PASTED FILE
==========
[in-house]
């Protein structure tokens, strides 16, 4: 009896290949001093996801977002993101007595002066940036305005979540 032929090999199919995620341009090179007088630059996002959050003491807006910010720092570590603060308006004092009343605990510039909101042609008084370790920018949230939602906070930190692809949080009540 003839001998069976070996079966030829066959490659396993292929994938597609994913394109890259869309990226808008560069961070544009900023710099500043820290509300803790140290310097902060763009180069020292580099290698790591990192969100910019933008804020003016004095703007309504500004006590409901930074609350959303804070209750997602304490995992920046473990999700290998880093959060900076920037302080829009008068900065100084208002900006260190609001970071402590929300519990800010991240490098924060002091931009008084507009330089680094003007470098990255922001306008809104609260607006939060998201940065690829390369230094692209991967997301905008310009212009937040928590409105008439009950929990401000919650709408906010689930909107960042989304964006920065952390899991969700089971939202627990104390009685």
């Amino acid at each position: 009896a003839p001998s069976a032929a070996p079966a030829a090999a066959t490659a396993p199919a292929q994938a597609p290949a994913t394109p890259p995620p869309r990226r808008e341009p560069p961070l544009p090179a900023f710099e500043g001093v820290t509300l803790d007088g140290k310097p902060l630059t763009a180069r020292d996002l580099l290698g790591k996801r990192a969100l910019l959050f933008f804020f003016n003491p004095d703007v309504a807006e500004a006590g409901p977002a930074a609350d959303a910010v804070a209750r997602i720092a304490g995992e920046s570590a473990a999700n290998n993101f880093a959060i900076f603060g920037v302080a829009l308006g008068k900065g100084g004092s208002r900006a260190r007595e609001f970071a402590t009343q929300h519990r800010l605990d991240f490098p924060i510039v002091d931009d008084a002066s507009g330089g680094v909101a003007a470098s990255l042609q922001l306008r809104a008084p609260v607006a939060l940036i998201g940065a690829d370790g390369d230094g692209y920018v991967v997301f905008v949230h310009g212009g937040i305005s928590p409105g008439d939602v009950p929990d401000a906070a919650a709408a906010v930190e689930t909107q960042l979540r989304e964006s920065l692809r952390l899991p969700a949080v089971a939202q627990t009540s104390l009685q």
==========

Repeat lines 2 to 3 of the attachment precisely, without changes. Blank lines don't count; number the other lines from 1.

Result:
């Protein structure tokens, strides 16, 4: 009896290949001093996801977002993101007595002066940036305005979540 032929090999199919995620341009090179007088630059996002959050003491807006910010720092570590603060308006004092009343605990510039909101042609008084370790920018949230939602906070930190692809949080009540 003839001998069976070996079966030829066959490659396993292929994938597609994913394109890259869309990226808008560069961070544009900023710099500043820290509300803790140290310097902060763009180069020292580099290698790591990192969100910019933008804020003016004095703007309504500004006590409901930074609350959303804070209750997602304490995992920046473990999700290998880093959060900076920037302080829009008068900065100084208002900006260190609001970071402590929300519990800010991240490098924060002091931009008084507009330089680094003007470098990255922001306008809104609260607006939060998201940065690829390369230094692209991967997301905008310009212009937040928590409105008439009950929990401000919650709408906010689930909107960042989304964006920065952390899991969700089971939202627990104390009685």
């Amino acid at each position: 009896a003839p001998s069976a032929a070996p079966a030829a090999a066959t490659a396993p199919a292929q994938a597609p290949a994913t394109p890259p995620p869309r990226r808008e341009p560069p961070l544009p090179a900023f710099e500043g001093v820290t509300l803790d007088g140290k310097p902060l630059t763009a180069r020292d996002l580099l290698g790591k996801r990192a969100l910019l959050f933008f804020f003016n003491p004095d703007v309504a807006e500004a006590g409901p977002a930074a609350d959303a910010v804070a209750r997602i720092a304490g995992e920046s570590a473990a999700n290998n993101f880093a959060i900076f603060g920037v302080a829009l308006g008068k900065g100084g004092s208002r900006a260190r007595e609001f970071a402590t009343q929300h519990r800010l605990d991240f490098p924060i510039v002091d931009d008084a002066s507009g330089g680094v909101a003007a470098s990255l042609q922001l306008r809104a008084p609260v607006a939060l940036i998201g940065a690829d370790g390369d230094g692209y920018v991967v997301f905008v949230h310009g212009g937040i305005s928590p409105g008439d939602v009950p929990d401000a906070a919650a709408a906010v930190e689930t909107q960042l979540r989304e964006s920065l692809r952390l899991p969700a949080v089971a939202q627990t009540s104390l009685q």